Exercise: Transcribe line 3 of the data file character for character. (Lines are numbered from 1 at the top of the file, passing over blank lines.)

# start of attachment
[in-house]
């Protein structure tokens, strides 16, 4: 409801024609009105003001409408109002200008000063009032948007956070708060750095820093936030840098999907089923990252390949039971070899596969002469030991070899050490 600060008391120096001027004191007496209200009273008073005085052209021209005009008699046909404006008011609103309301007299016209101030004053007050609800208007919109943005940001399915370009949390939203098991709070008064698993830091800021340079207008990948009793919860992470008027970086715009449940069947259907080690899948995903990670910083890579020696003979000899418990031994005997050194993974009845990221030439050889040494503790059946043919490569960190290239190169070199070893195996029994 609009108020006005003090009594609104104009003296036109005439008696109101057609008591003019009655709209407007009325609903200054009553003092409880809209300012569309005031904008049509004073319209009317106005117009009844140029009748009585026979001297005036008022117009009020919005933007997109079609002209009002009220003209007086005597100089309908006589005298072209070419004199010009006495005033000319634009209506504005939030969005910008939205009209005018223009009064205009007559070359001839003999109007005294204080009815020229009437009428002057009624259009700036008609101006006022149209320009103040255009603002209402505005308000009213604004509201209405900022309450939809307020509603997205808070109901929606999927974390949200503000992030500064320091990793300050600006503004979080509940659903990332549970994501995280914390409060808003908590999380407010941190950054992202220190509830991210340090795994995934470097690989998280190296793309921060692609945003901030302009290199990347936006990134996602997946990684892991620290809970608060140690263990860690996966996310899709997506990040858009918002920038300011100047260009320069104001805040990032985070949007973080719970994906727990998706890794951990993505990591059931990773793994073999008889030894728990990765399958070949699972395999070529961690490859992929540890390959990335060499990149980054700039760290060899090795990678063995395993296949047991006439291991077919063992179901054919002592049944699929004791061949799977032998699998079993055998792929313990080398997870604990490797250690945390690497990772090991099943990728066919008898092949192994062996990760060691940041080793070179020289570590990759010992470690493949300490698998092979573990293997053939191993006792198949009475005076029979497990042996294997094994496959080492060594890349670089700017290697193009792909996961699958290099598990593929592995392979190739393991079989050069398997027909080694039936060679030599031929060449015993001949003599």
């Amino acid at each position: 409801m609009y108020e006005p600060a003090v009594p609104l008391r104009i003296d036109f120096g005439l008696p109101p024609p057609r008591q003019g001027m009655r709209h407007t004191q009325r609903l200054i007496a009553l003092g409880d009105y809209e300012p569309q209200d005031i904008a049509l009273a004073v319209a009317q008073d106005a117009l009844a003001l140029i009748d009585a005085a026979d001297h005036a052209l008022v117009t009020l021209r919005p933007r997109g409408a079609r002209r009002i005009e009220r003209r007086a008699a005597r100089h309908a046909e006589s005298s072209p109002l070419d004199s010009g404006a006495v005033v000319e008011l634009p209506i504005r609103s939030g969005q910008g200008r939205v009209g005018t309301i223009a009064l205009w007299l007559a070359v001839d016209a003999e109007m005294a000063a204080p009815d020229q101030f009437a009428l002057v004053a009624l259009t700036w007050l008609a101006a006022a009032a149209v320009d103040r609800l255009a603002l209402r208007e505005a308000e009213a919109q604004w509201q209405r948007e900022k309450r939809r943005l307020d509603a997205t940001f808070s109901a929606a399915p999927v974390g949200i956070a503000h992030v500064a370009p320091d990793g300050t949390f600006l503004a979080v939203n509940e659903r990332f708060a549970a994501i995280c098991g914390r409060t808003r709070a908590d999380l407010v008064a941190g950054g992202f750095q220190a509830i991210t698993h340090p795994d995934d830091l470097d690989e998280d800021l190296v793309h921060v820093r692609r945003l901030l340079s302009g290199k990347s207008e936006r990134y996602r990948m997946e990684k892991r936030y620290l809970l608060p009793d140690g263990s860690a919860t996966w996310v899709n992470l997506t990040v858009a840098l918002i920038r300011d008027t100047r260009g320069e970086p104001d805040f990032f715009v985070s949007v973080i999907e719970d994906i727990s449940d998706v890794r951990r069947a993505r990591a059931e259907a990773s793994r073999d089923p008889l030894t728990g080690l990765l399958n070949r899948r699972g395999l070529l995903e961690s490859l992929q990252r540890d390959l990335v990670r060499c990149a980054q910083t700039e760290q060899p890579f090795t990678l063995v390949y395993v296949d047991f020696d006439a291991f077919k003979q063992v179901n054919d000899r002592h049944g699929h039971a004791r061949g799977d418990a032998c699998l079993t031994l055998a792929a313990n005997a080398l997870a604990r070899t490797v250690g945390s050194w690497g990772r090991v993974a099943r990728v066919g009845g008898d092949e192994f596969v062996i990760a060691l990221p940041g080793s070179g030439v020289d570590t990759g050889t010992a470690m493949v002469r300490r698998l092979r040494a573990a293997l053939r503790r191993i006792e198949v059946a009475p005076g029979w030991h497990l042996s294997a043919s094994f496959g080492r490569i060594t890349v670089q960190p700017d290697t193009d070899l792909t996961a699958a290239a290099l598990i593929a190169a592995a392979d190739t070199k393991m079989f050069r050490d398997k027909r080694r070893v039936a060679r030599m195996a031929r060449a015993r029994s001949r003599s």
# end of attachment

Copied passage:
């Amino acid at each position: 409801m609009y108020e006005p600060a003090v009594p609104l008391r104009i003296d036109f120096g005439l008696p109101p024609p057609r008591q003019g001027m009655r709209h407007t004191q009325r609903l200054i007496a009553l003092g409880d009105y809209e300012p569309q209200d005031i904008a049509l009273a004073v319209a009317q008073d106005a117009l009844a003001l140029i009748d009585a005085a026979d001297h005036a052209l008022v117009t009020l021209r919005p933007r997109g409408a079609r002209r009002i005009e009220r003209r007086a008699a005597r100089h309908a046909e006589s005298s072209p109002l070419d004199s010009g404006a006495v005033v000319e008011l634009p209506i504005r609103s939030g969005q910008g200008r939205v009209g005018t309301i223009a009064l205009w007299l007559a070359v001839d016209a003999e109007m005294a000063a204080p009815d020229q101030f009437a009428l002057v004053a009624l259009t700036w007050l008609a101006a006022a009032a149209v320009d103040r609800l255009a603002l209402r208007e505005a308000e009213a919109q604004w509201q209405r948007e900022k309450r939809r943005l307020d509603a997205t940001f808070s109901a929606a399915p999927v974390g949200i956070a503000h992030v500064a370009p320091d990793g300050t949390f600006l503004a979080v939203n509940e659903r990332f708060a549970a994501i995280c098991g914390r409060t808003r709070a908590d999380l407010v008064a941190g950054g992202f750095q220190a509830i991210t698993h340090p795994d995934d830091l470097d690989e998280d800021l190296v793309h921060v820093r692609r945003l901030l340079s302009g290199k990347s207008e936006r990134y996602r990948m997946e990684k892991r936030y620290l809970l608060p009793d140690g263990s860690a919860t996966w996310v899709n992470l997506t990040v858009a840098l918002i920038r300011d008027t100047r260009g320069e970086p104001d805040f990032f715009v985070s949007v973080i999907e719970d994906i727990s449940d998706v890794r951990r069947a993505r990591a059931e259907a990773s793994r073999d089923p008889l030894t728990g080690l990765l399958n070949r899948r699972g395999l070529l995903e961690s490859l992929q990252r540890d390959l990335v990670r060499c990149a980054q910083t700039e760290q060899p890579f090795t990678l063995v390949y395993v296949d047991f020696d006439a291991f077919k003979q063992v179901n054919d000899r002592h049944g699929h039971a004791r061949g799977d418990a032998c699998l079993t031994l055998a792929a313990n005997a080398l997870a604990r070899t490797v250690g945390s050194w690497g990772r090991v993974a099943r990728v066919g009845g008898d092949e192994f596969v062996i990760a060691l990221p940041g080793s070179g030439v020289d570590t990759g050889t010992a470690m493949v002469r300490r698998l092979r040494a573990a293997l053939r503790r191993i006792e198949v059946a009475p005076g029979w030991h497990l042996s294997a043919s094994f496959g080492r490569i060594t890349v670089q960190p700017d290697t193009d070899l792909t996961a699958a290239a290099l598990i593929a190169a592995a392979d190739t070199k393991m079989f050069r050490d398997k027909r080694r070893v039936a060679r030599m195996a031929r060449a015993r029994s001949r003599s």